A team of scientists led by Dr. Jia Chen in the School of Life Science and Technology at ShanghaiTech University, Dr. Li Yang in the CAS-MPG Partner Institute for Computational Biology at the Chinese Academy of Sciences, and Dr. Bin Shen in the State Key Laboratory of Reproductive Medicine in the Department of Histology and Embryology at Nanjing Medical University has revealed that APOBEC3 induces mutations during the repair of CRISPR–Cas9-generated DNA breaks.
Members of the apolipoprotein B mRNA-editing enzyme, catalytic polypeptide-like or activation-induced cytidine deaminase (APOBEC-AID) family are single-strand-specific cytidine deaminases that are expressed ubiquitously in various cells and tissues and catalyze cytidine-to-uridine (C to U) base substitutions in RNA, viral DNA and genomic DNA. Previously, it has been found that the repair of preformed single-strand breaks (SSBs) can induce mutations in flanking DNA through a mechanism that involves the APOBEC3-induced cytidine deamination in single-stranded DNA (ssDNA). Interestingly, single-stranded nucleic acids are prevalent in CRISPR-Cas9-mediated gene editing processes. For instance, synthetic single-stranded oligodeoxynucleotides (ssODNs) can be used as homologous donors in homology-directed repair (HDR) for correcting mutations, and genomic ssDNA regions are also generated during the repair of DSBs and SSBs. The research team were intrigued to examine whether APOBEC3s can target these single-stranded nucleic acids to affect the repair outcome of CRISPR-Cas9-generated DNA breaks.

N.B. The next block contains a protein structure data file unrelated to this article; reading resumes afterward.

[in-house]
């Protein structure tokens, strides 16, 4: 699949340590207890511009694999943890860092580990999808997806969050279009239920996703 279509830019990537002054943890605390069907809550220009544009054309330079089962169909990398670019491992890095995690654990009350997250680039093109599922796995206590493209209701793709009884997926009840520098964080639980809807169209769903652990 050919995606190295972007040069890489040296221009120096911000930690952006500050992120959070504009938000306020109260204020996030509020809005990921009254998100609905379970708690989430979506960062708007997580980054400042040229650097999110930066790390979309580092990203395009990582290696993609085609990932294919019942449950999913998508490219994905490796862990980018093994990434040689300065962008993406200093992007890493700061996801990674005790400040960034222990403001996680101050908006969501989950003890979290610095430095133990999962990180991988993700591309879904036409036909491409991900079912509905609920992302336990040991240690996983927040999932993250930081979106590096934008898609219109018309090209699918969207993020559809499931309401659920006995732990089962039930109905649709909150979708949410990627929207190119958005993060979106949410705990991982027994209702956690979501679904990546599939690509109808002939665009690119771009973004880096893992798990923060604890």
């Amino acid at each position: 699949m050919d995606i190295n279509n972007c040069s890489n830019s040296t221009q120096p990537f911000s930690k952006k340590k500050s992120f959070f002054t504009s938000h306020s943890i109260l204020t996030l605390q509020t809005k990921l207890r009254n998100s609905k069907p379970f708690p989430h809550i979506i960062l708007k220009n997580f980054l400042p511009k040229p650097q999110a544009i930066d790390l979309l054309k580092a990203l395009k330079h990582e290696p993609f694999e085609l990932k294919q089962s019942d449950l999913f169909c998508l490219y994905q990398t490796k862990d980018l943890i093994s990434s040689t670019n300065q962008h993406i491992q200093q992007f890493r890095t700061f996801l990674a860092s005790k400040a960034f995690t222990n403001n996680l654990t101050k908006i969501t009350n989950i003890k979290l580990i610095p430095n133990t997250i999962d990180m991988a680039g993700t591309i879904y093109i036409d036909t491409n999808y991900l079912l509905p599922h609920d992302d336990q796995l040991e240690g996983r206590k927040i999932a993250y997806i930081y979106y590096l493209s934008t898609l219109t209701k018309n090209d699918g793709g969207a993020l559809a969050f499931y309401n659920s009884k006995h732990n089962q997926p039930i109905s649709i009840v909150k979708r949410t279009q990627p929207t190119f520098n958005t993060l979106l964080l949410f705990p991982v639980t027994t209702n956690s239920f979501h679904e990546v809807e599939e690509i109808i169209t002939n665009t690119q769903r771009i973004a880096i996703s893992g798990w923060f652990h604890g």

In their study, the researchers demonstrated that APOBEC3 can trigger cytidine deamination of ssODN, which ultimately results in base substitution mutations in genomic DNA through the homology-directed repair of Cas9-generated double-strand breaks. In addition, the APOBEC3-catalyzed deamination in genomic single-stranded DNA, formed during the repair of Cas9 nickase-generated single-strand breaks in human cells, can be further processed to yield mutations mainly involving insertions or deletions (indels). Both APOBEC3-mediated deamination and DNA-repair proteins play important roles in the generation of these indels.
In basic scientific research, although it is practical to sequence the edited genomic loci, and then select single clones without these unintended mutation byproducts, it is usually difficult to isolate single clones for postnatal gene correction of tissues or organs. Thus, the unintended mutations mediated by APOBEC3s should be avoided as much as possible when performing genome editing in tissues or organs, especially those with high APOBEC3 activity. This study showed that dsODN donors are largely resistant to the APOBEC-triggered deamination in Cas9-mediated HDR, suggesting the utilization of dsODN instead of ssODN as homologous donors for high-fidelity gene correction in postnatal tissues or organs. Also, temporarily suppressing endogenous APOBEC3s during the processes of gene editing can repress these unwanted mutations in genomic DNA.
Their paper, “APOBEC3 induces mutations during repair of CRISPR–Cas9-generated DNA breaks” was published online in Nature Structural & Molecular Biology on Dec 11, 2017. The study was supported by grants from the National Natural Science Foundation of China, Ministry of Science and Technology, Shanghai Municipal Science and Technology Commission, and ShanghaiTech University.
Read more at: https://www.nature.com/articles/s41594-017-0004-6
a. APOBEC induces base-substitution mutations during the HDR with an ssODN donor.
b. APOBEC induces indel mutations during the repair of single-strand breaks generated by Cas9 nickase D10A.